Labour forces secret inquests Bill through the Commons
Secret inquests which will bar bereaved families and the public from attending hearings into controversial deaths were forced through Parliament last night.
The Government narrowly defeated opposition to the new powers by a majority of eight MPs in a highly charged vote in the House of Commons. Under the measures ministers will be able to order that an inquest is replaced with a secret inquiry whenever they deem it necessary.
But last night MPs and civil rights groups accused the Government of eroding the ancient right to a public inquest. Shami Chakrabarti, director of Liberty, which had strongly opposed the powers, said: "The British public has no taste for secret justice, particularly when the rights of grieving families are at stake. We will continue to fight for open jury inquests until the Government thinks again."
At last night's debate Labour's Bob Marshall-Andrews (Medway) described the inquiries as a "disproportionate remedy" to tackle the problem of sensitive information being made public in inquests. "In order to rectify what is an evidential problem, the Government is proposing to hand a massive new power to the executive," he said.
Ministers want to use the Inquiries Act to hold investigations into deaths which require the use of sensitive information such as intercept intelligence, which could not be placed before an inquest jury. The measure, buried in the Coroners and Justice Bill, gives the Lord Chancellor, Jack Straw, absolute discretion to order a secret inquiry in place of a public inquest.
It could mean that inquests that might expose the negligence of Government or a public body, or embarrass ministers or foreign allies, could be censored. It comes only six months after Mr Straw dropped similar proposals to hold sensitive inquests in private without juries.
Mr Straw said the move would only affect a "tiny number" of cases. "Every effort is made by this Government ... to push the standard coronial system, with a jury, in this kind of case to ensure that if humanly possible it is a normal coroner's inquest with a jury which holds the investigation."
He added: "There is no intention whatsoever by the agencies, by the police, by the Government, by the law officers, that any provisions in this Bill should ever be used as an alternative to a normal inquest where such a normal inquest, stretching the envelope as far as possible, can be used."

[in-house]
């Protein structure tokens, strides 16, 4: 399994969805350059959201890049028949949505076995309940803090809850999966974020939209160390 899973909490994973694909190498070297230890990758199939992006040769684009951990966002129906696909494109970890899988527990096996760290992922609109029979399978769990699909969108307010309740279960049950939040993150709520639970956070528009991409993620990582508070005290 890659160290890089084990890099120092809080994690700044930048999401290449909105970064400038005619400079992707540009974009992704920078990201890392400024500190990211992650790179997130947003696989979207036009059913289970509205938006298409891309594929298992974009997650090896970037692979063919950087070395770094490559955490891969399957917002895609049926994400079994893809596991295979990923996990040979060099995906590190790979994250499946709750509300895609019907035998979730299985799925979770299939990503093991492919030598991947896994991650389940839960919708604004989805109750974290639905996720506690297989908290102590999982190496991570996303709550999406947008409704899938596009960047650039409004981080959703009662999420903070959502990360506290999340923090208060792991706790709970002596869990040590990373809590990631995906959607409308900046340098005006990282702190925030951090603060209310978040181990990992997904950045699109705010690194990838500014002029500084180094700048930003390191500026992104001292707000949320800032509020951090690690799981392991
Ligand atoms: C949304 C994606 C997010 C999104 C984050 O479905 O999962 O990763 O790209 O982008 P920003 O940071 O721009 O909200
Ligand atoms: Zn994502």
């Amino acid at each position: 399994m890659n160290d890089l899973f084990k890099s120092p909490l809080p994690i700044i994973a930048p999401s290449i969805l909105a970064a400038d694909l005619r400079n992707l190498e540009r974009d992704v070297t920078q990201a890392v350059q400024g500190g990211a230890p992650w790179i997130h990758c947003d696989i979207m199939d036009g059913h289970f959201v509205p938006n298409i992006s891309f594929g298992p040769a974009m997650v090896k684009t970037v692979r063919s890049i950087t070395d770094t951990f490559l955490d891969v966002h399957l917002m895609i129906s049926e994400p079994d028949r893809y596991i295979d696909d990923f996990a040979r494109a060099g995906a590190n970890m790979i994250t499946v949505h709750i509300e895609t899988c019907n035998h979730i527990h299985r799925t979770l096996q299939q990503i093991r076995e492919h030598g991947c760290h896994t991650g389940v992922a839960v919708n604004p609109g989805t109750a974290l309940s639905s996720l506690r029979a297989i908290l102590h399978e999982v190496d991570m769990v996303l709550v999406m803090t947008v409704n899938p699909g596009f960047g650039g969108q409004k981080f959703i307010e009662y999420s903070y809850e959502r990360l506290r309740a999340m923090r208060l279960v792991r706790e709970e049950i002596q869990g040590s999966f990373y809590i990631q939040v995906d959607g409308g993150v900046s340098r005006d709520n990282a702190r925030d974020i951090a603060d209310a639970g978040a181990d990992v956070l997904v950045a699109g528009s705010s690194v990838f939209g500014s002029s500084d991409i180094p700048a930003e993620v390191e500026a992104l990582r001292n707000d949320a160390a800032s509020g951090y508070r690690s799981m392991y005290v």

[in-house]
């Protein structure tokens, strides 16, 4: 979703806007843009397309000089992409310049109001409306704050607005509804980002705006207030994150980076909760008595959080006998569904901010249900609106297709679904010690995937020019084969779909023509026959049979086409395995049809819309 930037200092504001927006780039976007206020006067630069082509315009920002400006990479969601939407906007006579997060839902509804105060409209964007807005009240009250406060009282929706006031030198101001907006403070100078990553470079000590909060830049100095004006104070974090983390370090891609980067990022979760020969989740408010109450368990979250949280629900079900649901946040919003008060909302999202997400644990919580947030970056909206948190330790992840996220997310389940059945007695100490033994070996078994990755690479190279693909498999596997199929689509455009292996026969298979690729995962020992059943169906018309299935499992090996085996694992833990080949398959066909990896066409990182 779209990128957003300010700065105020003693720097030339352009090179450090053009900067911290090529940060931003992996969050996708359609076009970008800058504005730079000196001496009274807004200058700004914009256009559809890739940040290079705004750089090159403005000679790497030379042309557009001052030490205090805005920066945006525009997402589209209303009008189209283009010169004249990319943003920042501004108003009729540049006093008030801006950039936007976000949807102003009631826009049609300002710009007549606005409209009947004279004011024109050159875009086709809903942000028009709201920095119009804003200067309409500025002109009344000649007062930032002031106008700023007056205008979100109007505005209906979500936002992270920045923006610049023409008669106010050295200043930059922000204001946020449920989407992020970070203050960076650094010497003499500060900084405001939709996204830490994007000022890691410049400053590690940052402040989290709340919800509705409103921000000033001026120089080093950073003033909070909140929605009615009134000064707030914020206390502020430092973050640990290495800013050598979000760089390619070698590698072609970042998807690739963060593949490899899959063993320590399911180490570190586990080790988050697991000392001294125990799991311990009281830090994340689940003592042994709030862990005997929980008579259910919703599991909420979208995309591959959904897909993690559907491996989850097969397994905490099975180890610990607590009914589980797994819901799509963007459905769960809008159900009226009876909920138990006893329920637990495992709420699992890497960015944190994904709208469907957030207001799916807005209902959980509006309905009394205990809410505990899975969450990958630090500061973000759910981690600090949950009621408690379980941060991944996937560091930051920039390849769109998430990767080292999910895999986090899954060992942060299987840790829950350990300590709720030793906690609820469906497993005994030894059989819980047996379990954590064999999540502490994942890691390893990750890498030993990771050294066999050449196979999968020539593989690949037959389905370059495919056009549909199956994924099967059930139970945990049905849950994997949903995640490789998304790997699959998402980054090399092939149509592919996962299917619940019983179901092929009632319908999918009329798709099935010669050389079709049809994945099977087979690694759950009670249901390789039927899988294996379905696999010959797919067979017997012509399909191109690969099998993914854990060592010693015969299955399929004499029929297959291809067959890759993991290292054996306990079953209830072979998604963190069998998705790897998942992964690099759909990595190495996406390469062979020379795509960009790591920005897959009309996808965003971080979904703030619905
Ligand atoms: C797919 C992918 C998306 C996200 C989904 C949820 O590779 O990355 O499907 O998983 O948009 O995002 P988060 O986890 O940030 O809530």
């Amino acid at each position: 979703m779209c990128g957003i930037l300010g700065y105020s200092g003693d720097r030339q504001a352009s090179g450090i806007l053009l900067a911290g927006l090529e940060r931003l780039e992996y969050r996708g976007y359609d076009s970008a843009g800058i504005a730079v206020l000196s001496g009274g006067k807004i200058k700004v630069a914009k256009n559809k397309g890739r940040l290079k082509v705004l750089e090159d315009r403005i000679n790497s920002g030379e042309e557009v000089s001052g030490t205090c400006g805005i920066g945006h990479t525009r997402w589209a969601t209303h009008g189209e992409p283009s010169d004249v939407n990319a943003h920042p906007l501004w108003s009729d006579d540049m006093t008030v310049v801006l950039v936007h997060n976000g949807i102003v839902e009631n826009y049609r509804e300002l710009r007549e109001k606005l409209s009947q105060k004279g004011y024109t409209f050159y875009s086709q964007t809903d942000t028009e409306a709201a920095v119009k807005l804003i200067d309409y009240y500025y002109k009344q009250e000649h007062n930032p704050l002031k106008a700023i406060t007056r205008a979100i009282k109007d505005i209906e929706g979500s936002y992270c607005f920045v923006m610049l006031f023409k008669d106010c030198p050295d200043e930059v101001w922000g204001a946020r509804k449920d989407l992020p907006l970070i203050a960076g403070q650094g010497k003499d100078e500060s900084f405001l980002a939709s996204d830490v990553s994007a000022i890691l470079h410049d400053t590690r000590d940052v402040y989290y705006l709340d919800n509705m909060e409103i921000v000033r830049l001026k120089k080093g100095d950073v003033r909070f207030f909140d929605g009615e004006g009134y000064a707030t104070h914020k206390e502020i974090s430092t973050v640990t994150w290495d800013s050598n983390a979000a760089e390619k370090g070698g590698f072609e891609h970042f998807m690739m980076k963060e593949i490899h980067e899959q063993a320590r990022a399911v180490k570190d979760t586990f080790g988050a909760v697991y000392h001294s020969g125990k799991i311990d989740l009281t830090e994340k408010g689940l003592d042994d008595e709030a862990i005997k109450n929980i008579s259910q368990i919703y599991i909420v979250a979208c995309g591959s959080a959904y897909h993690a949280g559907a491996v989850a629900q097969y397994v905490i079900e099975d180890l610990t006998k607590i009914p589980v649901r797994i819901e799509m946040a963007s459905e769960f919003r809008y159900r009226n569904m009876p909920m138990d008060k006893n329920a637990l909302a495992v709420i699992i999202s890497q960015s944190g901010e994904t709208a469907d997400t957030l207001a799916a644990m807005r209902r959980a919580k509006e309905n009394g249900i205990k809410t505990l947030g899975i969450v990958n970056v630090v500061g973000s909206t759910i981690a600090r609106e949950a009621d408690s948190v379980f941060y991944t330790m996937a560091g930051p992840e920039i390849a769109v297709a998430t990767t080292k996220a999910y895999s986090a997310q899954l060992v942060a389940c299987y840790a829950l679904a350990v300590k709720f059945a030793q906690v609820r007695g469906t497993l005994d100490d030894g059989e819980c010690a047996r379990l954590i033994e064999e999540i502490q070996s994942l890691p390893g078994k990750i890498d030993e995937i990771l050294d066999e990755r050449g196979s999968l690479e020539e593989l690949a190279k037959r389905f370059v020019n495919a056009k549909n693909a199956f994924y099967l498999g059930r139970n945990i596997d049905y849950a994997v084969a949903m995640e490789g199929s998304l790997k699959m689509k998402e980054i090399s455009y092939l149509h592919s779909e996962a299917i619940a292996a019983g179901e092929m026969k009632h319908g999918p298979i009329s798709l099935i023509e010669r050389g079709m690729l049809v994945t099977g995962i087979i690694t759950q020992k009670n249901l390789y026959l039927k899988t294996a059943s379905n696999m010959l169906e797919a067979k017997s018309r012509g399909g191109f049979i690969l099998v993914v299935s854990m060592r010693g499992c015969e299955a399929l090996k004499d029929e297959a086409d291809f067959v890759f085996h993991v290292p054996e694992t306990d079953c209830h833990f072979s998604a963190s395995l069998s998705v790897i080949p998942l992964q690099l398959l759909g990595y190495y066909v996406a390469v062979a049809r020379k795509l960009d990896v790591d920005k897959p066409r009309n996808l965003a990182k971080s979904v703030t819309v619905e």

There was only one case currently where the central evidence was obtained from an intercept and there was "grave anxiety" that it would have to be made available to people who had not been security cleared. The case of Azelle Rodney, who was shot dead by police as he sat in the back of a car in north London in 2005, has not been the subject of an inquest.
Mr Straw said: "Unless we find a way through this problem there will be no satisfactory investigation into the cause of death in an equivalent case." But in the Lords, Baroness Miller of Chilthorne Domer, for the Liberal Democrats, said that although the Government had "very sensibly" withdrawn the secret inquests plan, using the Inquiries Act as an alternative was "an even worse solution".
Civil rights campaigners and MPs have attacked the Government for trying to sneak through an "abuse of power".
That's some guestlist! Stunning images show huge dynastic wedding between Ultra-Orthodox Jewish families which attracted 25,000 guests
Exclusive: Woolwich attack suspect attended meetings of banned Islamist group - and were known by security services
'Sickening, deluded and unforgivable': Horrific attack brings terror to London’s streets
World news in pictures
Ingrid Loyau-Kennett, the mother-of-two hailed as a hero for confronting Woolwich attackers, thought: 'better me than a child'
- 1 Exclusive: Woolwich attack suspect attended meetings of banned Islamist group - and were known by security services
- 2 'Sickening, deluded and unforgivable': Horrific attack brings terror to London’s streets
- 3 Grace Dent: I’m not sure how these people can avoid being called ‘bigots’. And the more ‘civilised’, the worse they are
- 4 Woolwich murder: They killed, then they performed - these men should be starved of our attention
- 5 Woolwich attack: The EDL will seek to exploit this evil crime for their own evil ends
BMF is the UK’s biggest and best loved outdoor fitness classes
Find out what The Independent's resident travel expert has to say about one of the most beautiful small cities in the world
Nook is donating eReaders to volunteers at high-need schools and participating in exclusive events throughout the campaign.
Get the latest on The Evening Standard's campaign to get London's children reading.
Win anything from gadgets to five-star holidays on our competitions and offers page.